Controlling mould is an important step in maintaining your home’s indoor air quality. In order for mould to grow, high moisture levels are required. Keeping your house “dry” should reduce the chances of any serious problems taking hold. Try and maintain the relative humidity (Rh) in your home at about 40% whenever possible. Moulds usually require a humidity level of at least 50% to grow and growth under 65% is not common. If mould growth is noticed, remove it using a solution of bleach and water. A “drop” of detergent can be added but don’t add too much because detergent is “sticky” and a great breeding ground for mould. If you can, try and determine the cause of the problem.
Mould and the cleaning/removal of it have serious health and safety concerns related to it. Always take the proper precautions and wear proper attire when cleaning it (e.g. protective gloves, respirator, etc.). If you’re allergic to mould don’t clean it. For some, simply touching mould can cause severe allergic reactions and in extreme cases fatalities.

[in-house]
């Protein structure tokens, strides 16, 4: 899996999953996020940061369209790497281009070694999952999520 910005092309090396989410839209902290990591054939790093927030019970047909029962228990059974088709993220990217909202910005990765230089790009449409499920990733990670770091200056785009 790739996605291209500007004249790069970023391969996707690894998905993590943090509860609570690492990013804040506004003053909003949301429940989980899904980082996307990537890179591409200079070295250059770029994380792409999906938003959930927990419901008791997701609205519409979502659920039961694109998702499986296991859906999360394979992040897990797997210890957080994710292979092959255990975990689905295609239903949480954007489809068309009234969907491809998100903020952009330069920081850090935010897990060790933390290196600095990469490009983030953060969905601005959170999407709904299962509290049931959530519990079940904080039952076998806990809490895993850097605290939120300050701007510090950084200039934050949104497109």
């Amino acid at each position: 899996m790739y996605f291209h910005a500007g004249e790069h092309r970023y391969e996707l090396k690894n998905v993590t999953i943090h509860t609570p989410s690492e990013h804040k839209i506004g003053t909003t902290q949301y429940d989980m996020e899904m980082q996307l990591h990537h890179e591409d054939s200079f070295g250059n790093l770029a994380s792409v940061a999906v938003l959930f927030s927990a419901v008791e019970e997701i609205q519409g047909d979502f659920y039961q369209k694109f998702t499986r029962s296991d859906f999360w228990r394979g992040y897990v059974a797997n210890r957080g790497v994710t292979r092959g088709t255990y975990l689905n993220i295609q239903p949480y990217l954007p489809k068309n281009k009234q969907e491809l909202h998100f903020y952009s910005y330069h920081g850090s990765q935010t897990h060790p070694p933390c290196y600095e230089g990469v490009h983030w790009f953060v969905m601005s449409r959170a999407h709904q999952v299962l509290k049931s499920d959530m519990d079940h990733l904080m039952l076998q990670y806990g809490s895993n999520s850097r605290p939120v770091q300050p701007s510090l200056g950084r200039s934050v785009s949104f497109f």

Here are some items you can try which should help keep your home free from mould and its related health problems.
- Make sure your exterior walls, basement, and, attic are insulated and have vapour barriers
- Check the venting of your heating system
- Clean and maintain humidifiers & dehumidifiers
- Don’t use carpet in high moisture areas like the bathroom, kitchen and laundry room
- Check for mould growth on window ledges, bathtubs, showers and other high moisture areas
- Don’t dry laundry indoors on a line
- Don’t keep damp laundry around
- Don’t overcrowd closets or cabinets and allow air to circulate
- Dry off shower and bath surrounds after every use
- Use exhaust fans in the bathroom and kitchen.
- Use a heat recovery ventilator (HRV) or air exchanger to exhaust moist, stale inside air and replace it with fresh outside air.